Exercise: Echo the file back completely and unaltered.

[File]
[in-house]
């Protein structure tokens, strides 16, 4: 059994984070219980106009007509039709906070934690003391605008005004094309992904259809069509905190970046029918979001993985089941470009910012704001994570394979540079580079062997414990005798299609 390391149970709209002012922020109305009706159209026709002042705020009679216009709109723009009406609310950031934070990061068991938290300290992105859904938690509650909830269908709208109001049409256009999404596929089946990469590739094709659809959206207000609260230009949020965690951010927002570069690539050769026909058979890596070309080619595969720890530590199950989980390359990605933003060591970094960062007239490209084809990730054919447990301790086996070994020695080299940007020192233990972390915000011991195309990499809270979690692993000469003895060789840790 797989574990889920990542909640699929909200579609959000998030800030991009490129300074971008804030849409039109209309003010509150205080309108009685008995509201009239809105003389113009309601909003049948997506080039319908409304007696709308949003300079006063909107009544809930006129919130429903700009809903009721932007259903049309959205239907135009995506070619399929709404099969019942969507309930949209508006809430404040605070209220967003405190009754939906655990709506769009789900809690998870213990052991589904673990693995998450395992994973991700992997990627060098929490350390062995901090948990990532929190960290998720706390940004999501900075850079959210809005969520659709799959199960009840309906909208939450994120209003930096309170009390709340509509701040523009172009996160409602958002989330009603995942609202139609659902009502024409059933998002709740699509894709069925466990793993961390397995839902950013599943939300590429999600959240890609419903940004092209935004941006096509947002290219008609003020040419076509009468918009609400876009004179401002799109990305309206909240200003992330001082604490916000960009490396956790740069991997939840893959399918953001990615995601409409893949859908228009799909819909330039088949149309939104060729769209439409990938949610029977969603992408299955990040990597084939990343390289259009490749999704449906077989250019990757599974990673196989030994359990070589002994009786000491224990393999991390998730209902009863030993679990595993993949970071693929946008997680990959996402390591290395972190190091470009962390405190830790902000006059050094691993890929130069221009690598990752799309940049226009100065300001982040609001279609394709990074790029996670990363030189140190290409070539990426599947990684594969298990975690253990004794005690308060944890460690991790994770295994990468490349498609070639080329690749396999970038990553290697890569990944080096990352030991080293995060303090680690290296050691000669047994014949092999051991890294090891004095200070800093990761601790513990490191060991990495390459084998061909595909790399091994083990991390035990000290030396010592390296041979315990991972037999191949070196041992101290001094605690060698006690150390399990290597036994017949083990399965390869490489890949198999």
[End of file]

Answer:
[in-house]
């Protein structure tokens, strides 16, 4: 059994984070219980106009007509039709906070934690003391605008005004094309992904259809069509905190970046029918979001993985089941470009910012704001994570394979540079580079062997414990005798299609 390391149970709209002012922020109305009706159209026709002042705020009679216009709109723009009406609310950031934070990061068991938290300290992105859904938690509650909830269908709208109001049409256009999404596929089946990469590739094709659809959206207000609260230009949020965690951010927002570069690539050769026909058979890596070309080619595969720890530590199950989980390359990605933003060591970094960062007239490209084809990730054919447990301790086996070994020695080299940007020192233990972390915000011991195309990499809270979690692993000469003895060789840790 797989574990889920990542909640699929909200579609959000998030800030991009490129300074971008804030849409039109209309003010509150205080309108009685008995509201009239809105003389113009309601909003049948997506080039319908409304007696709308949003300079006063909107009544809930006129919130429903700009809903009721932007259903049309959205239907135009995506070619399929709404099969019942969507309930949209508006809430404040605070209220967003405190009754939906655990709506769009789900809690998870213990052991589904673990693995998450395992994973991700992997990627060098929490350390062995901090948990990532929190960290998720706390940004999501900075850079959210809005969520659709799959199960009840309906909208939450994120209003930096309170009390709340509509701040523009172009996160409602958002989330009603995942609202139609659902009502024409059933998002709740699509894709069925466990793993961390397995839902950013599943939300590429999600959240890609419903940004092209935004941006096509947002290219008609003020040419076509009468918009609400876009004179401002799109990305309206909240200003992330001082604490916000960009490396956790740069991997939840893959399918953001990615995601409409893949859908228009799909819909330039088949149309939104060729769209439409990938949610029977969603992408299955990040990597084939990343390289259009490749999704449906077989250019990757599974990673196989030994359990070589002994009786000491224990393999991390998730209902009863030993679990595993993949970071693929946008997680990959996402390591290395972190190091470009962390405190830790902000006059050094691993890929130069221009690598990752799309940049226009100065300001982040609001279609394709990074790029996670990363030189140190290409070539990426599947990684594969298990975690253990004794005690308060944890460690991790994770295994990468490349498609070639080329690749396999970038990553290697890569990944080096990352030991080293995060303090680690290296050691000669047994014949092999051991890294090891004095200070800093990761601790513990490191060991990495390459084998061909595909790399091994083990991390035990000290030396010592390296041979315990991972037999191949070196041992101290001094605690060698006690150390399990290597036994017949083990399965390869490489890949198999």